• Decree-Law No 412/93, as amended, governs the “Joker” game;
  • Decree-Law No 314/94, as amended, governs the instant lottery;
  • Decree-Law No 225/98, as amended, governs the football pools (totogolo);
  • Decree-Law No 282/2003 governs the online acceptance of wagers and payment of prizes in state-run games;
  • Decree-Law No 210/2004, as amended, governs the European lottery (EuroMillions).
  • Decree-Law No 67/2015 governs land-based fixed-odds sports betting; and
  • Decree-Law No 68/2015 governs land-based horse race betting.

Gaming is generally defined by reference to the play of games of chance, which are defined as those games in which the outcome depends exclusively or predominantly on a player's luck.

The Gaming Law defines land-based gaming as the play of games and wagers carried out in casinos, bingo halls or other places previously authorised for such purpose, and which require the physical presence of the player (at such locations).

The Online Gaming Law defines online gaming as the play of games of chance, fixed-odds sports bets and horseracing bets, pari-mutuel, or fixed odds, carried out remotely, through electronic means, computer media, telematics, interactive media, or any other means through the usage of any devices, equipment or systems that enable the production, storage and transmission of documents, data and information. Online games of chance are defined as those in which the outcome depends exclusively or predominantly on a player's luck, and in which the player will wage a certain amount in cash.

Key offences include:

  • unlicensed supply of gaming;
  • play in unlicensed venues;
  • coercion to play;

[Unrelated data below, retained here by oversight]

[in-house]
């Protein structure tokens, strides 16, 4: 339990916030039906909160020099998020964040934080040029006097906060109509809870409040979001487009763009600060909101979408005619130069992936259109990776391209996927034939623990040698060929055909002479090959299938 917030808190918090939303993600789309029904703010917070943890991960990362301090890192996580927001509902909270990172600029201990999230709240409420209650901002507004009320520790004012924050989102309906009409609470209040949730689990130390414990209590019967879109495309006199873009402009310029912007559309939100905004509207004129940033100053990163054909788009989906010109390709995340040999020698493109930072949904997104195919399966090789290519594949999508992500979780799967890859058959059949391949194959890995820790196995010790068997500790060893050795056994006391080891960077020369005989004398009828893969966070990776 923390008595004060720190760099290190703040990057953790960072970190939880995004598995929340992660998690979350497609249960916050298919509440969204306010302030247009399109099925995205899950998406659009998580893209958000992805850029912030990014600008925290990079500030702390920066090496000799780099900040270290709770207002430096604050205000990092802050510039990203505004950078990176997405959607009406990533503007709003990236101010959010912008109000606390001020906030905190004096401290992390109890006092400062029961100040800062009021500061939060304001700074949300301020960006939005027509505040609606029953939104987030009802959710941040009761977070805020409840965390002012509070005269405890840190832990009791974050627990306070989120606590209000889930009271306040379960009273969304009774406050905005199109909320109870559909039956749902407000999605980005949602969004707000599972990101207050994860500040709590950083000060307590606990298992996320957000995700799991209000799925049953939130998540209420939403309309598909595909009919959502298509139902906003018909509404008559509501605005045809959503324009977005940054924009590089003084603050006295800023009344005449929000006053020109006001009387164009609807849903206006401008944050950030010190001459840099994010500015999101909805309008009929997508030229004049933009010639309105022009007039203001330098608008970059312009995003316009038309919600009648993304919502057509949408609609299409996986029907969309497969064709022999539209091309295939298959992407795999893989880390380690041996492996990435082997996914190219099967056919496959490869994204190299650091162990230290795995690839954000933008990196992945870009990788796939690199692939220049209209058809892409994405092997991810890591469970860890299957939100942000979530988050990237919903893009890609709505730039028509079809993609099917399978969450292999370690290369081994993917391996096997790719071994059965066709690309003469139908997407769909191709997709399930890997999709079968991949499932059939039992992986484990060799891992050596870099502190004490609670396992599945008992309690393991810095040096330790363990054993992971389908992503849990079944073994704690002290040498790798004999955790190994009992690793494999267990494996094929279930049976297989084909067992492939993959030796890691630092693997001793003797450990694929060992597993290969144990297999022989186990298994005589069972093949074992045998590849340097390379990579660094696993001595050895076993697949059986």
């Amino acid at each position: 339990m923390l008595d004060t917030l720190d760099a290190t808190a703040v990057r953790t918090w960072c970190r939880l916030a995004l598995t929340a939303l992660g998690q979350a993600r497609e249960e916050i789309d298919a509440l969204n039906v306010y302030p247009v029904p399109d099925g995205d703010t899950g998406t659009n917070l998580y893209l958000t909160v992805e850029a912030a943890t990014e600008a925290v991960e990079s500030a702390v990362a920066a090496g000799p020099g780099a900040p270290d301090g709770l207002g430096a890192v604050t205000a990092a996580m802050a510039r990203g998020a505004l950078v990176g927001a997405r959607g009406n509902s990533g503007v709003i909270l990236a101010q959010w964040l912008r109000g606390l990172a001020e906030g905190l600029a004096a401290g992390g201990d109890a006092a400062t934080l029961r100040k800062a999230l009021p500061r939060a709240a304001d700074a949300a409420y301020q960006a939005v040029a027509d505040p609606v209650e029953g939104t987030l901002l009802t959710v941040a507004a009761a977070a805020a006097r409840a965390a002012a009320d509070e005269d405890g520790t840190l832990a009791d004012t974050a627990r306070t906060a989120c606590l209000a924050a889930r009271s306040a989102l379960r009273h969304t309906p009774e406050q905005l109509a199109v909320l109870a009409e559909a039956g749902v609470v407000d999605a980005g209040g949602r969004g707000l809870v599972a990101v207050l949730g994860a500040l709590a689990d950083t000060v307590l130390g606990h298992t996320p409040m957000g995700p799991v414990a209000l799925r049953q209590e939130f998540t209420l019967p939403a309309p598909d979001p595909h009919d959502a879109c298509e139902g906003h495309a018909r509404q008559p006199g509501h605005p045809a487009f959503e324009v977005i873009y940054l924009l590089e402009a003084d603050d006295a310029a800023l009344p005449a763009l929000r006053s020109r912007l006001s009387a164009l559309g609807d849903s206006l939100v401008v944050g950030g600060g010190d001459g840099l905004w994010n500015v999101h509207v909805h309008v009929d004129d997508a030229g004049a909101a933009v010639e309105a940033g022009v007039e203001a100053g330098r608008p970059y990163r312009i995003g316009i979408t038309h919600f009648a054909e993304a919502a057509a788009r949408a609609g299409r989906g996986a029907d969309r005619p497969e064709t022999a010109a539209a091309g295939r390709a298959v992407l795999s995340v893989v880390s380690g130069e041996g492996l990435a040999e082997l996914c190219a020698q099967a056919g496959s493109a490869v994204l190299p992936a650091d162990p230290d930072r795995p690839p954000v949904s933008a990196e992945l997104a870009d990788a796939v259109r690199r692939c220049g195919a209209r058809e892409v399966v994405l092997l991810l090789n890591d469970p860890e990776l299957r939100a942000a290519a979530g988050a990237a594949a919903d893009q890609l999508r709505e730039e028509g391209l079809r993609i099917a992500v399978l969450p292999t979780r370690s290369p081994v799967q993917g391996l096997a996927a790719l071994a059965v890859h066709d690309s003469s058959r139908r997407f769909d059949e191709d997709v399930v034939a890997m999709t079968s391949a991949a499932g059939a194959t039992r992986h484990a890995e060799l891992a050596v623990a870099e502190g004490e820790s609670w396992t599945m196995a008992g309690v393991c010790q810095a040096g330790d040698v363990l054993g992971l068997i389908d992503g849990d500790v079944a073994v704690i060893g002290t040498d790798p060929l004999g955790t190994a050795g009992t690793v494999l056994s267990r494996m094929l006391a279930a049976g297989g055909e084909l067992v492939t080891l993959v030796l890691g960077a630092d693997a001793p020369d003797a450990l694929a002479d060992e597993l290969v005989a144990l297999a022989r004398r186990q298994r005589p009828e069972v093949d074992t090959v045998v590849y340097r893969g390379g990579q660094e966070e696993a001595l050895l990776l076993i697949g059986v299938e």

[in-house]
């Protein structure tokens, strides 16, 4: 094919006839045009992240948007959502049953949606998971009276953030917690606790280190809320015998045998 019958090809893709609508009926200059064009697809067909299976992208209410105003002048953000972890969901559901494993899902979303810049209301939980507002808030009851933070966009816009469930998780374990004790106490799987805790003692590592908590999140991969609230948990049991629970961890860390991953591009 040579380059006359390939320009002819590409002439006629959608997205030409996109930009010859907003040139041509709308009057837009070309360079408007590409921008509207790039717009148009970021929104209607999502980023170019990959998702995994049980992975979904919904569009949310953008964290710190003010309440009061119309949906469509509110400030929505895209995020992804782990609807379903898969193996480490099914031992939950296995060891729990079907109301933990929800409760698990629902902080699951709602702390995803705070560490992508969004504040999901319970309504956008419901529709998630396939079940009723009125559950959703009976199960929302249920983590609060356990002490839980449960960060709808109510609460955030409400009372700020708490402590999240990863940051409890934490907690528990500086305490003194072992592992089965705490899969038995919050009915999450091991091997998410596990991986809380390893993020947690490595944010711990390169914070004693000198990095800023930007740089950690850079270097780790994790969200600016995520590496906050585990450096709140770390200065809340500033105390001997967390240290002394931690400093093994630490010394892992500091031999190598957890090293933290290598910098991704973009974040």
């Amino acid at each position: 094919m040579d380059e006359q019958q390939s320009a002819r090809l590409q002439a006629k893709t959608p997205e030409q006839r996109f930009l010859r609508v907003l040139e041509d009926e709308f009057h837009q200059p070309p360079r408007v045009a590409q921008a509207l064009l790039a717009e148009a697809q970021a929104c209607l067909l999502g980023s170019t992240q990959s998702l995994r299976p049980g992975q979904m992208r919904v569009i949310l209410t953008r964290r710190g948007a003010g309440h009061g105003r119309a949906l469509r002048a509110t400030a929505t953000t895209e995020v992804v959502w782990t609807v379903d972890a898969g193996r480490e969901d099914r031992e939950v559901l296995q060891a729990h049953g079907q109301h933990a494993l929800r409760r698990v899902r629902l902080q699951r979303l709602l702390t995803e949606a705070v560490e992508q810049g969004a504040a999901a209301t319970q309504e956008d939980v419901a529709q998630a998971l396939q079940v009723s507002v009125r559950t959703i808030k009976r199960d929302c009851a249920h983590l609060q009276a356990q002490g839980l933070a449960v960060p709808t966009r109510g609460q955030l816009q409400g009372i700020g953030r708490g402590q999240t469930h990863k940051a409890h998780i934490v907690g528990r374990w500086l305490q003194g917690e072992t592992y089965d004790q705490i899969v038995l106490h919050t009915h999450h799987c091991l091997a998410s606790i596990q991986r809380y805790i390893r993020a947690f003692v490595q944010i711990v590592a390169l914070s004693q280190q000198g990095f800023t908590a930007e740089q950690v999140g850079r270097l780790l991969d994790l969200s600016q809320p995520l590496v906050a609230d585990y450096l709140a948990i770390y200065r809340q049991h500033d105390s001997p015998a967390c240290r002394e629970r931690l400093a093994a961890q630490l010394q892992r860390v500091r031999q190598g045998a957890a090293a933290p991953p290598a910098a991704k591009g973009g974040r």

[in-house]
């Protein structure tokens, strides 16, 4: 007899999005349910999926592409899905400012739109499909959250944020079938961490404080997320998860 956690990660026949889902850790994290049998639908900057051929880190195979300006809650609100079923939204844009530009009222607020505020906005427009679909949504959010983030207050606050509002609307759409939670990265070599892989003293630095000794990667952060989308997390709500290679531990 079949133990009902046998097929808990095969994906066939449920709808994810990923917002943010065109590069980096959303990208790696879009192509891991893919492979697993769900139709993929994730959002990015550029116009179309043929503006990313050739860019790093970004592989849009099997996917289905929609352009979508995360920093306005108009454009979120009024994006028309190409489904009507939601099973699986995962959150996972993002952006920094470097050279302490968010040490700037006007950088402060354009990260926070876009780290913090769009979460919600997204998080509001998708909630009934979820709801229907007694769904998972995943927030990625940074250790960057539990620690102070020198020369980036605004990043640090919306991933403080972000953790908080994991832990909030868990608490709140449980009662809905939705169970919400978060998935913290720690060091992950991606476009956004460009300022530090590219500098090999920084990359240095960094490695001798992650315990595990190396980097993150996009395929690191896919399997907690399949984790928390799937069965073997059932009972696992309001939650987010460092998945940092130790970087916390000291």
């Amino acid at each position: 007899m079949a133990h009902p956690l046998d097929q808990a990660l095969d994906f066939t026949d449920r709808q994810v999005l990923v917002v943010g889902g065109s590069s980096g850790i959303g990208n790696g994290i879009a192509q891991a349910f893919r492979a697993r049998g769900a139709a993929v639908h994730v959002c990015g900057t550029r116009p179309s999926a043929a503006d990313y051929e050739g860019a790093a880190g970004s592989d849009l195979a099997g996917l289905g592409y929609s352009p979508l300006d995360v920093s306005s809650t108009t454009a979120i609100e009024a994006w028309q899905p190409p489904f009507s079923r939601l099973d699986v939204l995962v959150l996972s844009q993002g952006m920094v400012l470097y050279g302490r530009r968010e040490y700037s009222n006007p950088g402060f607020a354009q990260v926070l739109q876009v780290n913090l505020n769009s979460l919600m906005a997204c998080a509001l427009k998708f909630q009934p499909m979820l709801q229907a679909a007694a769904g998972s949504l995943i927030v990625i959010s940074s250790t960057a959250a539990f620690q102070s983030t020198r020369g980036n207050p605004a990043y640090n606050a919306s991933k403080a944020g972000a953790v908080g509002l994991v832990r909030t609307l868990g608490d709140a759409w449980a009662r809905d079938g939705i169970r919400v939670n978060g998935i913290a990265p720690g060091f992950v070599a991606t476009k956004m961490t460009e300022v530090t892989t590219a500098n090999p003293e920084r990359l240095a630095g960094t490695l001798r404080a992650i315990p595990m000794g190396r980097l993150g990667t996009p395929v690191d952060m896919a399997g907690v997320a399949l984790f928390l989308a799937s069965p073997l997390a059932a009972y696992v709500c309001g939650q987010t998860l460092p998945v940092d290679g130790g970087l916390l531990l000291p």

• fraudulent play;
  • extension of credit for gaming; and
  • unlicensed manufacture or supply of gaming equipment.

The operation of land-based gaming activities outside legally authorised areas is a criminal offence, punishable with imprisonment of up to two years and a monetary fine. The same punishment is applied to the individuals responsible for such operation, including directors, managers, employees and agents of the offending entity.

The unauthorised operation, promotion or organisation of online gaming activities, as well as the facilitation of play in Portugal from a server located overseas, are criminal offences punishable with imprisonment of up to five years or a monetary fine.

The play of games of chance outside legally authorised areas is a criminal offence punishable with imprisonment of up to six months and a monetary fine. The presence in an unlawful gaming site (without playing) is also punishable with imprisonment of up to three months.

There is no relevant recent or forthcoming legislation.

The regulation of gaming in Portugal is conducted by:

  • the Gaming Commission (Comissão de Jogos), which co-ordinates and oversees the activity of the Gaming Regulation and Inspection Service, and has control, supervisory, regulatory and sanctioning powers; and
  • the Gaming Regulation and Inspection Service (Serviço de Regulação e Inspeção de Jogos – the SRIJ), which is responsible for the control, inspection and regulation of gaming activities in casinos and bingo halls, and of online games of chance, sports betting and horse racing wagering.

Both entities are departments of the National Tourism Authority.

SCML is empowered to monitor and operate state-run games, and is subject to the supervision of the Ministry of Labour, Solidarity and Social Security.

Portugal generally adopts a prescriptive approach to gaming regulation.

There have been no recent changes or forthcoming changes on the licensing and regulatory framework.

Land-Based Gaming (Casinos and Bingo Halls)

There are two types of land-based licences:

  • for the operation of games of chance in casinos; and
  • for the operation of bingo halls.

These licences are granted to private entities in the form of a concession contract, awarded following a public tender process. A concession contract typically establishes an exclusive right to operate within a certain gaming area.

Online Gaming